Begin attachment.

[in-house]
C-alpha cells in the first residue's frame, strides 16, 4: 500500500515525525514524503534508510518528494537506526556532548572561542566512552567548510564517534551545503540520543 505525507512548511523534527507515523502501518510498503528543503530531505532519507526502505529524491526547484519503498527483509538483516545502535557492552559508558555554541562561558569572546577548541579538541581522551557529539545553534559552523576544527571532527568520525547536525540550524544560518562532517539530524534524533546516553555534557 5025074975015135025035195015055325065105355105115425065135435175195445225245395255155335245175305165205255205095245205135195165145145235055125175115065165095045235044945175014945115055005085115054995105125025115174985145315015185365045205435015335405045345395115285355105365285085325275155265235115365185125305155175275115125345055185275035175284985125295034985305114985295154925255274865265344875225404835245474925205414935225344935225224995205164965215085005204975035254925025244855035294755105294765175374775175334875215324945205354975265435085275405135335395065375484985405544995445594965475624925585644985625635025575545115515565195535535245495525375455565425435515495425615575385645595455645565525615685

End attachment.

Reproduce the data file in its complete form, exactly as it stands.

[in-house]
C-alpha cells in the first residue's frame, strides 16, 4: 500500500515525525514524503534508510518528494537506526556532548572561542566512552567548510564517534551545503540520543 505525507512548511523534527507515523502501518510498503528543503530531505532519507526502505529524491526547484519503498527483509538483516545502535557492552559508558555554541562561558569572546577548541579538541581522551557529539545553534559552523576544527571532527568520525547536525540550524544560518562532517539530524534524533546516553555534557 5025074975015135025035195015055325065105355105115425065135435175195445225245395255155335245175305165205255205095245205135195165145145235055125175115065165095045235044945175014945115055005085115054995105125025115174985145315015185365045205435015335405045345395115285355105365285085325275155265235115365185125305155175275115125345055185275035175284985125295034985305114985295154925255274865265344875225404835245474925205414935225344935225224995205164965215085005204975035254925025244855035294755105294765175374775175334875215324945205354975265435085275405135335395065375484985405544995445594965475624925585644985625635025575545115515565195535535245495525375455565425435515495425615575385645595455645565525615685